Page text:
Joe: Marisha is a cyber school student and I was helping her as she said with her practice to take our state tests for writing. We were using the curriculum based measure procedures. They involve giving the child a “story starter” and having them look at it for a minute, then write for three minutes, and then edit for one minute. Well, she was producing between forty five and fifty words per starter and we were doing them 3x-4x/day. About two weeks into it, I noticed two things (1) she writes very well and (2) we were producing a lot of words. I thought, hey let’s organize this and see if we can get something permanent. When I was young, my dad and I would do a lot of projects together like working on the car and paneling the basement. I always liked those projects and thought that Marisha and I writing together could be an excellent project for both of us. We had done models together. Her school PA cyber gives her a lot of hands on types of activities. So I had some experience working with her.

Teresa: Hands on is always the best way to learn.

Teresa: In another letter you mentioned that Marisha built a robot with her mom. Can you tell us about that project, why you built the robot, what your favorite part of it was, and anything surprising that you learned during that project. I’ve never built a robot, so that is really cool. My son will be so jealous, since that’s something he’d like to get into.

Marisha: It was a project that I did with my mom. It was Scientific Explorer Robot. It was a humanoid shape with a clear-white skin. My dad bought the kit and my favorite part was how it walked. I don't remember as much about it as I would like. I did it at five. I remember the gears. They were a reddish color and you could see them though the plastic skin. I remember we had to line them up and put the screws in to hold them. It lived about a year but then it broke.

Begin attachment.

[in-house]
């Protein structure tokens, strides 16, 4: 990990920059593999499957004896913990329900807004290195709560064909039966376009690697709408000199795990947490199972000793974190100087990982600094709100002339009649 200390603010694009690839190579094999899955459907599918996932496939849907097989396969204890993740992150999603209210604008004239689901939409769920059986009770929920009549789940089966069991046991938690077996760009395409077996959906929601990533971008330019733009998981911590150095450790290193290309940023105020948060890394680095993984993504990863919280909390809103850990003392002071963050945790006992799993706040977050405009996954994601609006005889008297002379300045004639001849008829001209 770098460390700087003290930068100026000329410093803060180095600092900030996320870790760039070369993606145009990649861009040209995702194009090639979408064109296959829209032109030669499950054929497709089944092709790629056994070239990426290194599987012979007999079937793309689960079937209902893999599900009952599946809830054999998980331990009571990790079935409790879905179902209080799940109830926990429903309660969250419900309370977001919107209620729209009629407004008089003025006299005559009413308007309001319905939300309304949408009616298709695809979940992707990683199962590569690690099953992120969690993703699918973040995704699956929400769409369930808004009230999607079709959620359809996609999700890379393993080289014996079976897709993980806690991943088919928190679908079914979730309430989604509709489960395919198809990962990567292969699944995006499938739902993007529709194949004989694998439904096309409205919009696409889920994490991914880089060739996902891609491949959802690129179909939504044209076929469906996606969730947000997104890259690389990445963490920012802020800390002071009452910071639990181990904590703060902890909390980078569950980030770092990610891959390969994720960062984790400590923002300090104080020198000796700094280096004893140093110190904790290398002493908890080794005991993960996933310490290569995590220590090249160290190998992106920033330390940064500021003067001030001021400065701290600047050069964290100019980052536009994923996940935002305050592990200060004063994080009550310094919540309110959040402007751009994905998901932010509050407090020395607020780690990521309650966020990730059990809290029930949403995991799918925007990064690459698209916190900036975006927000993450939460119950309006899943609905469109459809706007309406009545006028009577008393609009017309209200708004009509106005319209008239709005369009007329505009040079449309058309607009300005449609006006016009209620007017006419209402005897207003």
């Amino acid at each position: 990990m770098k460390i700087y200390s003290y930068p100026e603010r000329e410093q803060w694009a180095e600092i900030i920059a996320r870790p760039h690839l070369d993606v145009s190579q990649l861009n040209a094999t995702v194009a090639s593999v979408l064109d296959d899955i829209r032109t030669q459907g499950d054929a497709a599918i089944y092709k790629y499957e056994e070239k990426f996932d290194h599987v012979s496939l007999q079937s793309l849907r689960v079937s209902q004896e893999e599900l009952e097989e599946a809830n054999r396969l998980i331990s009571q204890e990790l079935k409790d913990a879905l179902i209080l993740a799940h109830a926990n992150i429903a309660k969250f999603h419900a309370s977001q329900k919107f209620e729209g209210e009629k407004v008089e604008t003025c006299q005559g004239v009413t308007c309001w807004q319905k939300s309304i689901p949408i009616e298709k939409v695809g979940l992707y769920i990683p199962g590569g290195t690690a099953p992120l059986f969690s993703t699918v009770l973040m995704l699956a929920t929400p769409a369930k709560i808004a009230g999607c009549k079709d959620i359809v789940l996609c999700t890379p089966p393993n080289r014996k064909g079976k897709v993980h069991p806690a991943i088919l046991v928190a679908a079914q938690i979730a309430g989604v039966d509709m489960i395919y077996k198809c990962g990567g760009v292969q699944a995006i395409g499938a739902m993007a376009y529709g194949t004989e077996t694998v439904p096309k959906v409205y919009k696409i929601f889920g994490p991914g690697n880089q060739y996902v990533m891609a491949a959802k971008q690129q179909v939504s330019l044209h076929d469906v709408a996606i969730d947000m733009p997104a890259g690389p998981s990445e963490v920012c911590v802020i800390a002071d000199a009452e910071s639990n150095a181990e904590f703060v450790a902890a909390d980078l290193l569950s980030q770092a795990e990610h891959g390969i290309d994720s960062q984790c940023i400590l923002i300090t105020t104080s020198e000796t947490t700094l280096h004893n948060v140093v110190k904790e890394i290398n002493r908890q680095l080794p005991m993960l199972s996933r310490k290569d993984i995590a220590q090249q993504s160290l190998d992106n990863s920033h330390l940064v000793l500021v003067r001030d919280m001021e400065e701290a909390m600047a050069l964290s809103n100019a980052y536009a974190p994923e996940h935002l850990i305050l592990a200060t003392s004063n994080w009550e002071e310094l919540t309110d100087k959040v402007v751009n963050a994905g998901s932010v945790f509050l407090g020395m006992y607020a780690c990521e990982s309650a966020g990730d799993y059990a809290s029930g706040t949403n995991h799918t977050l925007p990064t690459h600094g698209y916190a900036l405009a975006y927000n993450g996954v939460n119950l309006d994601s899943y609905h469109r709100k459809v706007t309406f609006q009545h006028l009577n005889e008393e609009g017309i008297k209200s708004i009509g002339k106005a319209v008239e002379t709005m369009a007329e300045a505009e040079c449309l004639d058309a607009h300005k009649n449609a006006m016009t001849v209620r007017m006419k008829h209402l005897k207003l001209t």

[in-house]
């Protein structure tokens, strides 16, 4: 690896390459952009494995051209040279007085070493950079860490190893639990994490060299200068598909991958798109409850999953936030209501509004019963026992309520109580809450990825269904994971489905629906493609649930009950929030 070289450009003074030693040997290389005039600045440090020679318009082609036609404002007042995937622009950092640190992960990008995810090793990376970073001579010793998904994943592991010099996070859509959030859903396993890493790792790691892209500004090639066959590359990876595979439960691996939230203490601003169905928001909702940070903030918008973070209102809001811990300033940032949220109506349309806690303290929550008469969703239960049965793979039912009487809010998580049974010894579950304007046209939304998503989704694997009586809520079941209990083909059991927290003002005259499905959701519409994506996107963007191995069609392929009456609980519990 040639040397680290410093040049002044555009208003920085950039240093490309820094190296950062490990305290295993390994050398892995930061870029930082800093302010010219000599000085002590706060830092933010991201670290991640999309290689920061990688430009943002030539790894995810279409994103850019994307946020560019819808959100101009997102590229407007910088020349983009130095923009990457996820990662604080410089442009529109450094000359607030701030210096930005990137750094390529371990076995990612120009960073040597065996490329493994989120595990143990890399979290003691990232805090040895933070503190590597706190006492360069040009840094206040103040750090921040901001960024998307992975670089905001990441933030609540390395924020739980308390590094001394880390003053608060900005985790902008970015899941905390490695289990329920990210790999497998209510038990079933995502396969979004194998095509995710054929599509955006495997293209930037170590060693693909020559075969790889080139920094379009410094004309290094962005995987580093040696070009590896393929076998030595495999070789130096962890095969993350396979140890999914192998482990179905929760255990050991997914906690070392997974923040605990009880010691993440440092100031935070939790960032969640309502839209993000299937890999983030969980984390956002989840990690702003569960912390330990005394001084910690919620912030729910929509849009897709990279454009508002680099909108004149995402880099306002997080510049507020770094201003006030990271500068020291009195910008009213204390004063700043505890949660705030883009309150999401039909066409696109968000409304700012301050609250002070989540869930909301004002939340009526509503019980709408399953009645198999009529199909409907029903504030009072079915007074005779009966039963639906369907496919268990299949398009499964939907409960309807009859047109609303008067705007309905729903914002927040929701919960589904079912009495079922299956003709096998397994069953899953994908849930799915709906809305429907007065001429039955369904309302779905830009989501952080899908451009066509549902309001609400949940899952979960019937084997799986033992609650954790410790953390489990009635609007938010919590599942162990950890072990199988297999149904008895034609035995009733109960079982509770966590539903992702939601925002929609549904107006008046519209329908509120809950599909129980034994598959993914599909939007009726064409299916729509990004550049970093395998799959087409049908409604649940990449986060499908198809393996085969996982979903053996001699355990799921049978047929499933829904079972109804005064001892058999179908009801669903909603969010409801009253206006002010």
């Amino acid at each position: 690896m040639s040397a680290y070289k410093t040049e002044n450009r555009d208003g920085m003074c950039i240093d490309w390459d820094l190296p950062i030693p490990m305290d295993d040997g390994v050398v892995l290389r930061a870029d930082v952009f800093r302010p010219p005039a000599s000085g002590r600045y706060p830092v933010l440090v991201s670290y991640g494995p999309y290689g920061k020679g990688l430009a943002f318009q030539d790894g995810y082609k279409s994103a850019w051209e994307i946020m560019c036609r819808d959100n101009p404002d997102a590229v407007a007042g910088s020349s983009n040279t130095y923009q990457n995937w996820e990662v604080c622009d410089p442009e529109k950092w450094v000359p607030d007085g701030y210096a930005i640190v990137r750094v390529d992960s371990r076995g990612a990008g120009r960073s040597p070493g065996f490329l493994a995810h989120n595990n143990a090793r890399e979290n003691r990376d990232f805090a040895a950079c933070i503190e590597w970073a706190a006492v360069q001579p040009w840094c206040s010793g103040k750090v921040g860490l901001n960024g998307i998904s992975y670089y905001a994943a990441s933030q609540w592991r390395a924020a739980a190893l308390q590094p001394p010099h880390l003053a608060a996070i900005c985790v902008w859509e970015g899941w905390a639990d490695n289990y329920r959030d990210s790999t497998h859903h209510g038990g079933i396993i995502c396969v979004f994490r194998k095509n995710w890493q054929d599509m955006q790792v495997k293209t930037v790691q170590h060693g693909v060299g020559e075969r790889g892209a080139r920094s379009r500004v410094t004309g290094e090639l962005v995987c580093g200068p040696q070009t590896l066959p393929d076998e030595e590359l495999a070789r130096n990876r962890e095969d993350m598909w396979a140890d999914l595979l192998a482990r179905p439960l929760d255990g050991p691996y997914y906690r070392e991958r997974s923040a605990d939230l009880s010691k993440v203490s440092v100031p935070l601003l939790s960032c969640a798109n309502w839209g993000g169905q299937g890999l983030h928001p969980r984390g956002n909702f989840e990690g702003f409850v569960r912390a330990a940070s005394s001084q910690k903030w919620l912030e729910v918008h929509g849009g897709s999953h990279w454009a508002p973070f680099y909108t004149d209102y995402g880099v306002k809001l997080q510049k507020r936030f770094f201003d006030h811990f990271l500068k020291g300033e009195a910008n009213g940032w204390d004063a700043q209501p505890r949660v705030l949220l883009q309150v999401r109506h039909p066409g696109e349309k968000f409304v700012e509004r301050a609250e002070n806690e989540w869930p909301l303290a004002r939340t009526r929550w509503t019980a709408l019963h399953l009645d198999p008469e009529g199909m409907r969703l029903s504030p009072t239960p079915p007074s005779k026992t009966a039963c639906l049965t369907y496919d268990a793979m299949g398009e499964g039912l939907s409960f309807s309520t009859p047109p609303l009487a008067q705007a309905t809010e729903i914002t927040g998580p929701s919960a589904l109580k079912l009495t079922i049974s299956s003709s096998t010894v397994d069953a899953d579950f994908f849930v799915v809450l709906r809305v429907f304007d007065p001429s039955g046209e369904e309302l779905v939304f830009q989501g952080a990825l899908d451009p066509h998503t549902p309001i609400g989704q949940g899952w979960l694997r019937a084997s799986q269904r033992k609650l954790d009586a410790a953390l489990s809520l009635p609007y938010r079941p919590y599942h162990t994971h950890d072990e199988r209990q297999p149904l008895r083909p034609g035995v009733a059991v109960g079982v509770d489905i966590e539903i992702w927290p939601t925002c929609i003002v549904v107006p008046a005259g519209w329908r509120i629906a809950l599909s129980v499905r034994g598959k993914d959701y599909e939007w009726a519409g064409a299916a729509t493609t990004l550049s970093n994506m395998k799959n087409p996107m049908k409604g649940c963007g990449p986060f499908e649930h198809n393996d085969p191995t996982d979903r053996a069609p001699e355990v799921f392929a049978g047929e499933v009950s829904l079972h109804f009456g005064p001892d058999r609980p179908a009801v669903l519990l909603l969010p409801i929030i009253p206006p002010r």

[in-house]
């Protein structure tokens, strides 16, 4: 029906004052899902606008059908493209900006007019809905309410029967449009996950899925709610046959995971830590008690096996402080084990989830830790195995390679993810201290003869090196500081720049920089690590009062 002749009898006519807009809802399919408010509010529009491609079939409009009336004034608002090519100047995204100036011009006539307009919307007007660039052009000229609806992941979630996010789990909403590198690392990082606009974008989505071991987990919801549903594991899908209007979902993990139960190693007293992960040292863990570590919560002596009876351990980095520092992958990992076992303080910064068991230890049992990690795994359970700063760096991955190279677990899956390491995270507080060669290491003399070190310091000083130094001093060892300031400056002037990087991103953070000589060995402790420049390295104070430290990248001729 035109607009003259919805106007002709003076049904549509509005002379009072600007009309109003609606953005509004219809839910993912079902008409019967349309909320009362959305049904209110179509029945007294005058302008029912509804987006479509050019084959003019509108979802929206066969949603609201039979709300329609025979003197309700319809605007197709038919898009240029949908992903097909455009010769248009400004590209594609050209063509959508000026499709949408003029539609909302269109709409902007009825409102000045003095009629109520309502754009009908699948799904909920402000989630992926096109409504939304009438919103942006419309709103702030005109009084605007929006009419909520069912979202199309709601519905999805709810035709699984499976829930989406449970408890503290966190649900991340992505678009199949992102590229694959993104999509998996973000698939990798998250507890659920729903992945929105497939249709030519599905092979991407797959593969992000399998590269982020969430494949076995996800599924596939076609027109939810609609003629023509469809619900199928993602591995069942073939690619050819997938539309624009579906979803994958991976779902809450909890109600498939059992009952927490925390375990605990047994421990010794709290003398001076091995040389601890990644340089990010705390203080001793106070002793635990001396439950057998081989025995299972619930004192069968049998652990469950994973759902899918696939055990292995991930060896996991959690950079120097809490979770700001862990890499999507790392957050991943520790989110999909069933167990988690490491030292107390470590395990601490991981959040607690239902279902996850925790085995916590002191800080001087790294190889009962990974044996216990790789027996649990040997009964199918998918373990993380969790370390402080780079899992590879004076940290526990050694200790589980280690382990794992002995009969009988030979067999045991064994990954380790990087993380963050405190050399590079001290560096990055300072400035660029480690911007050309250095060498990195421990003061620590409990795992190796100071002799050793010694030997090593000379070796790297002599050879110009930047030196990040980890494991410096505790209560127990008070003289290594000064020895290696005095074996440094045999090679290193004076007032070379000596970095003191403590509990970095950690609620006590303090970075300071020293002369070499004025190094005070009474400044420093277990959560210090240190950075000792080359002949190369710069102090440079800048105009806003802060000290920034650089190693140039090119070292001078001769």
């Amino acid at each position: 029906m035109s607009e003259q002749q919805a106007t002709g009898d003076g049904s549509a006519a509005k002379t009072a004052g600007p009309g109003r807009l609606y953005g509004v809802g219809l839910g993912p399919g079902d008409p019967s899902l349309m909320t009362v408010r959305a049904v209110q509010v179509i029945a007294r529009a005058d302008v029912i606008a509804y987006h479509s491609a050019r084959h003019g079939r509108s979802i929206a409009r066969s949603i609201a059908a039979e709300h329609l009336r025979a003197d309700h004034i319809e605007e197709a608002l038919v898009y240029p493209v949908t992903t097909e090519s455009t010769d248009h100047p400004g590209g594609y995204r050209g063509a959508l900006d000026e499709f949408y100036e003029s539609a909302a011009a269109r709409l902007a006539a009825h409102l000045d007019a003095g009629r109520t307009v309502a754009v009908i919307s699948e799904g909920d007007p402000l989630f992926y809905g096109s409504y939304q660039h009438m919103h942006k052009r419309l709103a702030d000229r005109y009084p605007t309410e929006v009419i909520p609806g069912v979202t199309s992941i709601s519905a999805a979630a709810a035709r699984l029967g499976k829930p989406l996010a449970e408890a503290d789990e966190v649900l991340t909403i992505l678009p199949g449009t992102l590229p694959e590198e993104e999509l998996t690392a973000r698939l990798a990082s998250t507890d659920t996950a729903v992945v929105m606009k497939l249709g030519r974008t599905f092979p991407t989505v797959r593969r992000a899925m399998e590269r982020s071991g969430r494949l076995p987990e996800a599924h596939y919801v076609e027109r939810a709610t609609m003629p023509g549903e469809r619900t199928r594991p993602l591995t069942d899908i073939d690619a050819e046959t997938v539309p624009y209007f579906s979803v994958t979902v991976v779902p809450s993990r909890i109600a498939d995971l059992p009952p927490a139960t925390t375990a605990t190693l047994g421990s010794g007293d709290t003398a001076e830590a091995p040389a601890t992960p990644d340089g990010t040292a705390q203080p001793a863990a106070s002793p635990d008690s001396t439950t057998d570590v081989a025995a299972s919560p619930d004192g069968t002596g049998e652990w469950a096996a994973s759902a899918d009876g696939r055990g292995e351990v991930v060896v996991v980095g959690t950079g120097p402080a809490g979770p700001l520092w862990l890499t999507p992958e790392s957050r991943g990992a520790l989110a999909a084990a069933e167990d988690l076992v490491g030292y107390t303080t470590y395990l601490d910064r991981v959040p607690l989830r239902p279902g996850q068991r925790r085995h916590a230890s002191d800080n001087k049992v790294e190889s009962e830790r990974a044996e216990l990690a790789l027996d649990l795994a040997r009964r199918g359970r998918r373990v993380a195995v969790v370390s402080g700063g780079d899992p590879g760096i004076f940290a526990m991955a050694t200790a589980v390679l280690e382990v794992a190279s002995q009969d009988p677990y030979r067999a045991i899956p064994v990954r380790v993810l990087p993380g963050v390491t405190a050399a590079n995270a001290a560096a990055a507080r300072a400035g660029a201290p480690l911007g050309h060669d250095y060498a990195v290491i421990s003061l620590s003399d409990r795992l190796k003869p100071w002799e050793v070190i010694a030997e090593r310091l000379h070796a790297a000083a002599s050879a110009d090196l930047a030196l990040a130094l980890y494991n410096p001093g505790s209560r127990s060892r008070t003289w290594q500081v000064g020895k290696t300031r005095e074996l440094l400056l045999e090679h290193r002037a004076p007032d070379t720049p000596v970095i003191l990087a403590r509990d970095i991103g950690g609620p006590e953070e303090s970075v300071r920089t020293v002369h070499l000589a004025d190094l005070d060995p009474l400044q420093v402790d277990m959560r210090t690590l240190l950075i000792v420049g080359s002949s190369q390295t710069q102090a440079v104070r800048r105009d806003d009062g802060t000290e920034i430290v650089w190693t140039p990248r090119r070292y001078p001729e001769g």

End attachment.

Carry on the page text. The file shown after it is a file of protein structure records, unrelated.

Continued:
Teresa: Why zombies? Why robots?

Marisha: The robot idea came from watching a show in T.V. called Robot Combat League on Sci-Fi Channel. I really like that show. They had a father daughter team.

Joe: When Marisha and I started writing, I was thinking of the future. I guess zombies are popular now and so are robots. I think for me the clincher as to both was the idea of the opposite views of the future they create. In the zombie future, the world is dying. People are turning into mindless beasts with a singular purpose- that is surviving by eating others. Robots are sort of the opposite view of the future a technology that improves and indeed in some respects keeps humans alive. Initially, Marisha wanted more a Haitian zombie- magic creates them. I kind of talked her into more of a zombie that was of a biopunk origin (that is humans are the origins of the zombie plague- science gone amok). We both agreed for the Ramero type- bite others and turn them into zombies.

Teresa: Was there anything that you would have done differently?

Marisha: No I don’t think so. I had a lot of fun with the book. I especially had fun looking up some of the solar and survival stuff.

Joe: If I was working alone, I would have killed off more of the main characters but Marisha had a soft spot for them. Marisha was also very much interested in character development, so she wanted them to feel like real people. I think that slows them down somewhat but if you look at zombie flicks that don’t develop the characters they tend just to be stereotypes of good and evil. So working with Marisha has helped me to produce a type of book I would not have done so on my own.

Teresa: Was there something that you took out of the manuscript during the drafting that you wish you hadn’t?

Marisha: I occasionally get scared about zombies but not as much as I do about tsunamis.

Teresa: I can understand the fear of tsunami. I was not in Fukushima, but I did get a text that day waking me out of deep sleep while I was recovering from a surgery. I was being checked on because of the possibility of the radiation from the double disaster coming over the sea since I'm on the West Coast and the air current points right here. Then there is also the fact that I have a lot of family down by the sea. I check what's going on in that area every time I hear of quakes.

A (Joe): Some of the characters seemed to have been based on subtle jokes that Marisha and her mother make about me. Not to take it personal, it is difficult sometimes to hear those criticisms, your daughter’s criticism of you, directed off handed at the characters in her writing.